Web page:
Breaking into the film room: Taylor Bible. Wow. Taylor Bible ($). There's not as much hype surrounding Bible as the players with outstanding Texas offers, but the Denton Guyer product is every bit the blue chip as guys like Lache Seastrunk and Reggie Wilson. To that end, Inside Texas ranks Bible as the fifth-best player in the state, behind only the aforementioned two, Darius White, and Jackson Jeffcoat. He's the top defensive tackle in the state and could be the best in the country. Rivals only lists one defensive tackle ahead of Bible, South Carolina's Kelcy Quarles, a 250 pounder who must be some kinda fast to be ranked so highly at such a light weight.
It's hard to even find words to describe the way that Bible plays. Explosive fits. So does violent. Most high school defensive tackles struggle to consistently use their hands violently and play with good pad level. Bible appears to do both of those things with consistency, utilizing a combination of explosion, leverage, and violent hands to destroy opposing lineman and finishing tackles with the same force that he uses to push guards and centers into their own backfield. You get the sense after watching a few of the highlights that opposing players just want to quite, go home, and cry after lining up against Bible for about five plays.
Bible explodes at the snap with rare ability, but also moves in space like a good defensive end, changing direction and pursuing plays with a serious motor. He's definitely a three technique in college, perhaps best compared to Lamarr Houston. Since Bible is so aggressive in his pass rushing, some teams try to use work the screen game against him, with Bible showing incredible awareness and reading the play as if he heard the call.
Discarding lineman isn't a problem, but Bible often lets them get into his body on running plays, standing them up before discarded them. It works well in high school, but Bible will have to learn to keep lineman off of his body in college. With another year in the weight room to get stronger, Bible should come into college as the most talented and most ready to contribute defensive tackle to show up in Austin for a long time.
- The entry passing is much improved for the Longhorns in the last several games, aided by AJ Abrams running off screens not to get open, but running to the 45-degree angle which is optimal for making entry passes. If that pass isn't available, Rick Barnes has added the high-low game, with the other big flashing to the top of the key and looking to make the lob pass as Pittman seals his man. Much better than what Longhorns fans have seen for most of the season.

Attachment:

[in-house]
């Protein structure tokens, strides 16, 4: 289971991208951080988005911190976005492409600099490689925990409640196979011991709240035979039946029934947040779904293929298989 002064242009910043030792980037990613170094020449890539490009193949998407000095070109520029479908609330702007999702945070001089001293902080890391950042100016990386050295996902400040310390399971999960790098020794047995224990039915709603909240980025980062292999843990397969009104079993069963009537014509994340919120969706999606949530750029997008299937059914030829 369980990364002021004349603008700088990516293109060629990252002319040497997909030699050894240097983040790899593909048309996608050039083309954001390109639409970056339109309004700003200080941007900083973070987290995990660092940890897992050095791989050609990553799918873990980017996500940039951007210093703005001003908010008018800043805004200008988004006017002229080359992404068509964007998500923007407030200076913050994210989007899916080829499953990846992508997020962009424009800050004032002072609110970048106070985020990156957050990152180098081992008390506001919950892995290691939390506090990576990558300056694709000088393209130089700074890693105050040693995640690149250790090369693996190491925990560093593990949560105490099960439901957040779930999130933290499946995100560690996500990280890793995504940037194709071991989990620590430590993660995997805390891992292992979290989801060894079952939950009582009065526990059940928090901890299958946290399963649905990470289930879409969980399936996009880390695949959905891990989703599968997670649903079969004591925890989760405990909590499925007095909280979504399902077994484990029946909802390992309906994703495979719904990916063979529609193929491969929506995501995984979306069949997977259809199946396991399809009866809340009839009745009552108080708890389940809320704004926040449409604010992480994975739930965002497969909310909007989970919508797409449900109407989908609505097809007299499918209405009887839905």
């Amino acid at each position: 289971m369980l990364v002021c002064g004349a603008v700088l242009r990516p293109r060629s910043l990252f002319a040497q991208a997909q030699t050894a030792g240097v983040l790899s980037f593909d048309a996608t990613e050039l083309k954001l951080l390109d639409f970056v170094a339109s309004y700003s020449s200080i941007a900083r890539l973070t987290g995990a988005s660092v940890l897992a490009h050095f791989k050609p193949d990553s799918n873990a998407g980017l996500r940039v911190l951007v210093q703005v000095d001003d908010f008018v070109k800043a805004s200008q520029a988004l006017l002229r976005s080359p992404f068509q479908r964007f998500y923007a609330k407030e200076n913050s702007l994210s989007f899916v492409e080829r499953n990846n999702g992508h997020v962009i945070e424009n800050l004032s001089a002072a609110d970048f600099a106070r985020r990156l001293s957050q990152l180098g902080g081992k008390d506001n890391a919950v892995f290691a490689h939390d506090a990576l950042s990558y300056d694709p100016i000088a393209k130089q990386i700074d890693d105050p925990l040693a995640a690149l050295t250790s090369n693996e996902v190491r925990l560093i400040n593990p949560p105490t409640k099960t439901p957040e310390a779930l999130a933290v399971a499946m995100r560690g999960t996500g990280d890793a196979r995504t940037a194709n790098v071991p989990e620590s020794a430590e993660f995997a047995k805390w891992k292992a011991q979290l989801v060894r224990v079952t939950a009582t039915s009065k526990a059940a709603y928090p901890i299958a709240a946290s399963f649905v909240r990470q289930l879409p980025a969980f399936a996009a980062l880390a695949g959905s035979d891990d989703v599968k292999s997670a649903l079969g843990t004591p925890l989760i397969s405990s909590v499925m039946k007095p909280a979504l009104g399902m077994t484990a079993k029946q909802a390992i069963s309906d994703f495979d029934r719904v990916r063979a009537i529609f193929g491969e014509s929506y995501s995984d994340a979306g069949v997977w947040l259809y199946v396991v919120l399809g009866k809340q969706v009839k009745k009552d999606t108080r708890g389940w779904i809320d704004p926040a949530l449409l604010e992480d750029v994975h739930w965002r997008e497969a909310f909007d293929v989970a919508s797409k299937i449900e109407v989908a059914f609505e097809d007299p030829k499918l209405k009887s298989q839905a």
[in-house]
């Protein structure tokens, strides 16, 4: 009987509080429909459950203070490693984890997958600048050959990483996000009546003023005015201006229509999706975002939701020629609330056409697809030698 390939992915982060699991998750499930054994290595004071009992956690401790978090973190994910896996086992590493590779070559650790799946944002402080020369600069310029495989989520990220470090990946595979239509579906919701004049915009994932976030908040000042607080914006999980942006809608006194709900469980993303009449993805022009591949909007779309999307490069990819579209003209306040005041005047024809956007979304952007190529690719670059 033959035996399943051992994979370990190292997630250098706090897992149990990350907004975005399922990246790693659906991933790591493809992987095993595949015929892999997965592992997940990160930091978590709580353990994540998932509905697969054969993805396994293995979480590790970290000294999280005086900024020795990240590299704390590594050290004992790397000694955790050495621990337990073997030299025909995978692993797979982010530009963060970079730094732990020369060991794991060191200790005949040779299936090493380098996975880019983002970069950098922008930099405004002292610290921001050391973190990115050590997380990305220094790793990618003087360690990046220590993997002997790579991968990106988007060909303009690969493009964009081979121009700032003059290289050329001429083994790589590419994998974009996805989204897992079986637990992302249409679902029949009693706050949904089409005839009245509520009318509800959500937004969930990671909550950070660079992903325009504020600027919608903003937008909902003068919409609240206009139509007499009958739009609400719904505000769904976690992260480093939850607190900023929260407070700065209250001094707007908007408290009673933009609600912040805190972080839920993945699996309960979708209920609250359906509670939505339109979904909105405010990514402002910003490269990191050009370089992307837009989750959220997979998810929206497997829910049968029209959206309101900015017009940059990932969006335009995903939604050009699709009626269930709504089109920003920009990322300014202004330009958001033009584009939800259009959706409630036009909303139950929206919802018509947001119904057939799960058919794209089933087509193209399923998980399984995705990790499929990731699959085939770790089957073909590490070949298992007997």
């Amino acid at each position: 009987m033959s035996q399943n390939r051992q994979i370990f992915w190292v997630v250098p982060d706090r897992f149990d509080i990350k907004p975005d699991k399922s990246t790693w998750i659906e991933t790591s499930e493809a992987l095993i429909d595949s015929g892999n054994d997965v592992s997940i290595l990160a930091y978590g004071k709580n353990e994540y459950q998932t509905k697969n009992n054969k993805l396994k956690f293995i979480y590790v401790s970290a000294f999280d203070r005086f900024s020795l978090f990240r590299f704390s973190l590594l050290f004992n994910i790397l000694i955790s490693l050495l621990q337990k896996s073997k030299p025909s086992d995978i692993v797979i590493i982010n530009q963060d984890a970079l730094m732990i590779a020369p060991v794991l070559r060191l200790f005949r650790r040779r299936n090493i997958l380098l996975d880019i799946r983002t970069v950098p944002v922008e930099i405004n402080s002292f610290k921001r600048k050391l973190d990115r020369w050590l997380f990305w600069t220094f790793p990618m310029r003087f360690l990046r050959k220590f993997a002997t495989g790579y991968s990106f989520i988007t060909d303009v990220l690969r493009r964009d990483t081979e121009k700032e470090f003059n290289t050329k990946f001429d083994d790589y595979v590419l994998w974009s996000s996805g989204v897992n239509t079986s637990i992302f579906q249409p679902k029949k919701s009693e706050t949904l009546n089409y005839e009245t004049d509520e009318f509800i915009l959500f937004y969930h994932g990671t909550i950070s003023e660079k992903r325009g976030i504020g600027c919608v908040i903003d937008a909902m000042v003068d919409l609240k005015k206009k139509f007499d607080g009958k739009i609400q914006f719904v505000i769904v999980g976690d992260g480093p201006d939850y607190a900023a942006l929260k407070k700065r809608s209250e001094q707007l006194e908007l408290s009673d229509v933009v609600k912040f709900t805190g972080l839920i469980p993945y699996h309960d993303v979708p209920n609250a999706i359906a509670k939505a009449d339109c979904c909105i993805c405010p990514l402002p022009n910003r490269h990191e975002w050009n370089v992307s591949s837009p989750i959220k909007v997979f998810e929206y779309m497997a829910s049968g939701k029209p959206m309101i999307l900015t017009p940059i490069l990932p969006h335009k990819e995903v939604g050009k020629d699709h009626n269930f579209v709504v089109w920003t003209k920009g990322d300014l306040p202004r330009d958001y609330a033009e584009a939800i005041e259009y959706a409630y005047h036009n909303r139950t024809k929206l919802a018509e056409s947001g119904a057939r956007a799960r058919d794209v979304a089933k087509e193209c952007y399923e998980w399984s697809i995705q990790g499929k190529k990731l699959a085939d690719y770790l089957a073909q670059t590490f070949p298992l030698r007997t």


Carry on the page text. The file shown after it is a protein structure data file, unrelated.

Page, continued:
- Damion James continues to inexplicably miss easy layups.
- Varez Ward has buried himself on the bench with his propensity to take long jump shots.
- Gary Johnson looks like he is lacking his normal explosiveness and may have been set back with the re-aggravation of his high ankle sprain at the end of the game against Colorado.
- Justin Mason has looked much more explosive in the last three games than he did for most of the second half of the conference season. His ankle looks healed and this team desperately needs his aggressiveness going to the basket.
- Alexis Wangmene was dressed for the Colorado game -- no word though on whether he might play again this season. He's probably eligible for a medical redshirt, but would endanger that by playing. That being said, he's probably the best one-on-one post defender on the team and could provide a major lift in that department.
Favors still on the radar. Forth Worth Dunbar safety/linebacker Rashod Favors seemed like a good bet to receive an offer early in the recruiting process, with the coaching staff inviting him to Austin for both Junior Days. The explanation provided recently ($) was that he had a death in the family, which might account for the first Junior Day, but the word on the second Junior Day was that Favors decided to attend the Oklahoma State Junior Day that weekend instead.
Though the exact details remain murky, the Longhorns did invite Favors down for the spring game, indicating an offer may be on the way. Long expected to take four linebackers in the class, Texas will probably offer another player at the position, as landing both Jordan Hicks and Corey Nelson would be a major upset. There aren't any signs indicating that Big 12 teams will move away from the spread any time soon, making hybrid safety/linebackers like Favors much more valuable than they would have been 10 years ago -- the tweener label for such players is now much more of a compliment than an insult.